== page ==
Thursday, May 24, 2012

Nintendoom - Part I - Has Nintendo has Failed?

Recently, a member on a popular videogame forums asked:  (condensed with parts bolded for effect)

“As long as I've been a gamer and paying some attention to the industry ... analysts, supposed experts and self-declared informed forum posters have never failed to assert [that] Nintendo's days are numbered.
Equally, the opinion that the company must transition to a third-party model has never faded.  
Are there some common misconception(s) that lead to these doomed/third party ideas, that if nipped in the bud, would reduce the persistence of the assertions?”

From the above, there are 3 essential questions worth considering.

  1. Does Nintendo's market exposure doom it to failure?
  2. A corollary to the first is  - Should Nintendo, in light of its imminent decline, cut their losses and put software on someone else’s platform?
  3. Most interesting of all - If 1 and 2 are false, or mostly false, why do this view continue to persist?

#1) Does Nintendo's market exposure doom it to failure?

For those looking, there are plenty to point to in terms of Nintendo failing.  This is unrelated to hardware/design/planning failures which will be a future topic of discussion, but rather the failure of the company as a whole to ‘adapt to change’.

The declining stock price is often cited as one reason, with no context.   In this case, the Nintendo share price is driven by the company’s first reported loss in decades, extreme uncertainty in the Wii U’s performance and overall global economic uncertainty and how it may affect Nintendo’s best customers, Europe and North America, where the company earns most of its sales.

Stock prices however is used only to set-up the next point, that there is a tremendous growth uptake in alternative mobile devices like smartphones and tablets that overlap the traditional territory of home consoles and dedicated portable game machines and as a result Nintendo has lost its ‘market’ to smartphones and tablets and can never recover from this.  The first assertion is increasingly difficult to refute. There’s no question tablet and smartphone penetration has ballooned in North America and Europe in the past several years.  There is no question people use them to play games.  There is even less argument that free, free-to-play titles with in-app purchases and cheap $0.99~1.99 games on the app stores  of Apple and Google are popular downloads.

There is however some question as to the severity of its impact on the long-term viability to the portable hardware market and the console market.  You’ll note that I’ve left our Japan when citing the territories where smartphone penetration has ballooned.

Japan has had a fairly mature cellphone gaming industry for at least a decade.  In fact, some of the Nintendo DS’ early titles were straight ports of cellphone games.  That fact that Nintendo has carved out a stabled portable market in Japan since the GameBoyAdvance era seems to indicate that there is a third way other than ‘winning’ or ‘losing’ against phones.

That is however not to say that Nintendo shouldn’t change.  They absolutely must change to adapt to changing market conditions.  Yet this would seem be anachronistic to the underlying assumptions of those claiming Nintendo has lost its sense of the market.  How can a company doomed to fail adapt?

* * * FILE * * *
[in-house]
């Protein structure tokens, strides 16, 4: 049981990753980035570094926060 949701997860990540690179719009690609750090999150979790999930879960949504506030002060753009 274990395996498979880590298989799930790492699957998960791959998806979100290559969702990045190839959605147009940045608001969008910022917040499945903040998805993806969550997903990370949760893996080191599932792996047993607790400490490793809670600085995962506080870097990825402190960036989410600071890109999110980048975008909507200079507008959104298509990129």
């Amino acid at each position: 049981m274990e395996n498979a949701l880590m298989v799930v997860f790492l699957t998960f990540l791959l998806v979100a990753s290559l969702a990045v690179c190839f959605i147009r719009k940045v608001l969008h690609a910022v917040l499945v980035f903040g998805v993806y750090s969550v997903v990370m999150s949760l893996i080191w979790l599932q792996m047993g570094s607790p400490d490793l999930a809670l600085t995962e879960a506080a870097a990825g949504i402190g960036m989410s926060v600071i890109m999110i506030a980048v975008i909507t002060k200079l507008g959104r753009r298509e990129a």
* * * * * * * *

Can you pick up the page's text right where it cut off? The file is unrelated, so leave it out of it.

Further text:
It can’t, but assuming Nintendo can't adapt is a leap of logic made by those convinced by the company's imminent failure.  People like winners.  And the growth sector are on devices not traditionally produced by Nintendo.  The failure in logic is to assume that the winning will go on forever, or that there is no chance for a stable equilibrium , a third way.

It’s often too easy to draw straight lines into the future.  Like all things the exponential adoption of tablets and smartphones will slow, even if overall shipments continue to grow over time.    The discussion brings us to one interesting parallel.

From the mid 1990s, with the release of Windows 95 to the early ‘00s when Microsoft’s valuation peaked at 583 billion dollars in December 1999 , PC ownership nearly quadrupled in the developed economies.  This period saw the rise of Blizzard as a major force in gaming on the PC, the rise of on-line games, Microsoft’s positioning of Windows as a key gaming platform, and the use of the web and ‘flash games’ as alternatives to games with the most aggressive move into monetizing the PC based free to play gaming coming from Yahoo when they first established Yahoo Games in 1997.   The service would prove increasingly popular well in the 2000's as broadband connection became the norm and more and non-tech savvy users gained access to the internet.

Despite the exponential growth of PC ownership, and free games played on browsers, video games continued to thrive on dedicated services.   The early 00’s was also Nintendo’s low point as a company,  with the third place finish of the GameCube,  and the attack of the maturing Keitai (portable phone)  gaming in Japan on Nintendo’s GameBoy Advance market, the company looked destined to fail.  At the time, there were no shortage of prognostications then of their imminent demise and or conversion to a software only company. Yet Nintendo emerged  from their lows to produce the Nintendo DS and the Wii and earn billions in profits.  The lesson to be drawn here isn't that the past will repeat again as is often implied with historical comparisons such as this.   Perhaps Nintendo will not have a DS or Wii success this time around, but that is not to say an equilibrium cannot be reached. There's good reason to believe the dedicated game platforms will survive and thrive by adapting instead of going away. And as long as that market exists, Nintendo will not be doomed to failure.

Part 2 -  Should Nintendo go third party?
Part 3 - All we want is Mario in every box

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